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dc.contributor.authorDavis, Ruth Emily
dc.date.accessioned2015-09-25T04:30:29Z
dc.date.available2015-09-25T04:30:29Z
dc.date.issued2015-05
dc.identifier.otherdavis_ruth_e_201505_ma
dc.identifier.urihttp://purl.galileo.usg.edu/uga_etd/davis_ruth_e_201505_ma
dc.identifier.urihttp://hdl.handle.net/10724/32695
dc.description.abstractThis thesis primarily looks at Mexican immigrants’ and Mexican Americans’ resistance to school segregation in southern California from 1924-1946. Particularly, it examines how these individuals used race to make claims for educational equality. By charting a shift in activists’ rhetorical use of race during these years, it suggests that Mexican Americans’ conceptions of their own racial identities diverged substantially from those of their largely Mexican-born parents. The thesis further suggests that the Chicano Movement’s celebration of a non-white identity perhaps had its roots in the racial conceptions of the Mexican-American Civil Rights Movement.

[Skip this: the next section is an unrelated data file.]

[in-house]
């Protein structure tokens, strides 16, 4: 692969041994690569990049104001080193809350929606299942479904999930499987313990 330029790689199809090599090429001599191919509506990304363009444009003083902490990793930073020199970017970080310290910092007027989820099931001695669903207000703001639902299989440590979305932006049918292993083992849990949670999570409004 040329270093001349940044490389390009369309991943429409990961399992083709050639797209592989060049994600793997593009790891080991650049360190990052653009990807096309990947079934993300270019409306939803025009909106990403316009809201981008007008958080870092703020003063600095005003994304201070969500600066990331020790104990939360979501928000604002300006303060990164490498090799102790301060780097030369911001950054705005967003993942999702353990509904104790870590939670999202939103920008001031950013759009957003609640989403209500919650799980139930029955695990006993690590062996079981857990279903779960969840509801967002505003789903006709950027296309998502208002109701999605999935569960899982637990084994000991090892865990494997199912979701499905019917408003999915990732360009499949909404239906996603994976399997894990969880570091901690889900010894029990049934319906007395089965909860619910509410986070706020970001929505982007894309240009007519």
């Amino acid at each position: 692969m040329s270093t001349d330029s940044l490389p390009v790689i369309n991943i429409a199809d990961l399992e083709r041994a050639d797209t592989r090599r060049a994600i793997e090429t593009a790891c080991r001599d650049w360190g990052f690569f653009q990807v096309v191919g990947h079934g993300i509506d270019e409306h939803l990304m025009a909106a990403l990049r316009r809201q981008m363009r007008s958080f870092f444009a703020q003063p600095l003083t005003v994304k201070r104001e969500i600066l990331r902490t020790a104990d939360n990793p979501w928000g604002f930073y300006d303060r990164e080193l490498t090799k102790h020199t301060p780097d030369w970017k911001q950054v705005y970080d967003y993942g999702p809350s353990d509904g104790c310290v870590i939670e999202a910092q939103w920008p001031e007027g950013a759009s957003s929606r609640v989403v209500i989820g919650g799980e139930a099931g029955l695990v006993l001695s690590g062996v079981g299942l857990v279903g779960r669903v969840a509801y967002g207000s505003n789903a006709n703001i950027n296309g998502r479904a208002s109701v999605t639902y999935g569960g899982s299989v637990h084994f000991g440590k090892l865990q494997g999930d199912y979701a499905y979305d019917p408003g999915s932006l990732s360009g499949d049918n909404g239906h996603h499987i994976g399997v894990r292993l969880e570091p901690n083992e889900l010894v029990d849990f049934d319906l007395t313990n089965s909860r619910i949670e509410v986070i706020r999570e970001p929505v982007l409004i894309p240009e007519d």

dc.languageeng
dc.publisheruga
dc.rightspublic
dc.subjectMexican-American Generation
dc.subjectSchool Segregation
dc.subjectActivism
dc.subjectRacial Formation
dc.subjectImmigration
dc.subjectNational Identity
dc.subjectCalifornia
dc.subjectMexican-American Civil Rights Movement
dc.titleRed-blooded Americans
dc.title.alternativeracial identity and the Mexican-American crusade for equal education, 1924-1946
dc.typeThesis
dc.description.degreeMA
dc.description.departmentHistory
dc.description.majorHistory
dc.description.advisorPamela Voekel
dc.description.committeePamela Voekel
dc.description.committeeOscar Chamosa
dc.description.committeeRonald Butchart


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